If I were a member of the jury, I would be bound not to draw any adverse inferences from Chauvin’s assertion of his Fifth Amendment right to remain silent. Based on the evidence, however, subject to deliberations with fellow jurors, I would vote to convict him of second degree manslaughter. I would vote not guilty on the second and third degree murder charges.
The third degree murder charge is problematic as a matter of law. We won’t know whether it can survive in the Chauvin case even if Chauvin is convicted of it until later this year when the Minnesota Supreme Court decides the appeal of Mohamed Noor on his conviction of the charge in the case arising from the death of Justine Damond.
KARE 11’s Lou Raguse interviewed one of the Noor jurors following the verdict in that case. Lou’s interview provides a good sense of how the jury might go about its business in this case.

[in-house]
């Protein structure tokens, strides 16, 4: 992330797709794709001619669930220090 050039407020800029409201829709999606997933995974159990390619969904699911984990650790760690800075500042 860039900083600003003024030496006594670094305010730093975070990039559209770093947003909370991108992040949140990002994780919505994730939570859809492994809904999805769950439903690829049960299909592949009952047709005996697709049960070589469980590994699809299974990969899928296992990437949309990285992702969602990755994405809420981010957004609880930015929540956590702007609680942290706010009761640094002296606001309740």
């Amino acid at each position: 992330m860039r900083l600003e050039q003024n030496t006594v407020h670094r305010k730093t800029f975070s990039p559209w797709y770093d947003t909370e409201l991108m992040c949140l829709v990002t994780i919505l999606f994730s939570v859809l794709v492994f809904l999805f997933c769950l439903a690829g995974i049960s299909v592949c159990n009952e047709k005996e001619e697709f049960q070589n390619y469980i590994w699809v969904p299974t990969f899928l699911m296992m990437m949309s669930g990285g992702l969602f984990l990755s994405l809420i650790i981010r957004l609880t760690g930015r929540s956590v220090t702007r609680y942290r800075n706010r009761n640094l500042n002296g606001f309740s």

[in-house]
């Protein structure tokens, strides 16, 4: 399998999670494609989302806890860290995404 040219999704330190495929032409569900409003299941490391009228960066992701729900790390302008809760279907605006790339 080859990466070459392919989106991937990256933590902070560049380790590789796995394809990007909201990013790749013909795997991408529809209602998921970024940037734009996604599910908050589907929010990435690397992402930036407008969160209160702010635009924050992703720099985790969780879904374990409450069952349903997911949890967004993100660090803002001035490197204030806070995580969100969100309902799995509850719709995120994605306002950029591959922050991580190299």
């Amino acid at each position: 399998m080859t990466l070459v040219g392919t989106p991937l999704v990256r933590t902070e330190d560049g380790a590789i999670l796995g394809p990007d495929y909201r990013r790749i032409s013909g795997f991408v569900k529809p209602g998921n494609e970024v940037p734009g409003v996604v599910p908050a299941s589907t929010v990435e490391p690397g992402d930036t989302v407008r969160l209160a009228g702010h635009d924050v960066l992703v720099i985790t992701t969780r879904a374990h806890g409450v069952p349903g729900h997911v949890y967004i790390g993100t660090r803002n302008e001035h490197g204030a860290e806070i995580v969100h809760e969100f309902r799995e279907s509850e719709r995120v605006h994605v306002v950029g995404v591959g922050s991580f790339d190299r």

I have repeatedly expressed my concern about the fair trial issues that permeate the case. They came up repeatedly during jury selection. How can the jury set aside possible concerns about the secondary consequences of a not guilty verdict in this case? The visible manifestation of these concerns is present in the martial security protecting the courthouse, which is essentially closed but for this trial.
The court has set up a page with the public filings in the case here. It is a valuable resource. In light of the pretrial publicity in the case, Eric Nelson moved for a change of venue outside Hennepin County last year on August 28.
Judge Cahill denied the motion by preliminary order on November 4. Nelson renewed his motion and filed supporting exhibits on March 18. I don’t find any further ruling on the venue issue.
Following Judge Cahill’s ruling against a change of venue, I think it was incumbent on Nelson to demonstrate that the problem of pretrial publicity would have been mitigated by holding the trial outstate. I don’t think he has done so, but I am nevertheless not clear on how this issue has disappeared from view. It’s an important issue.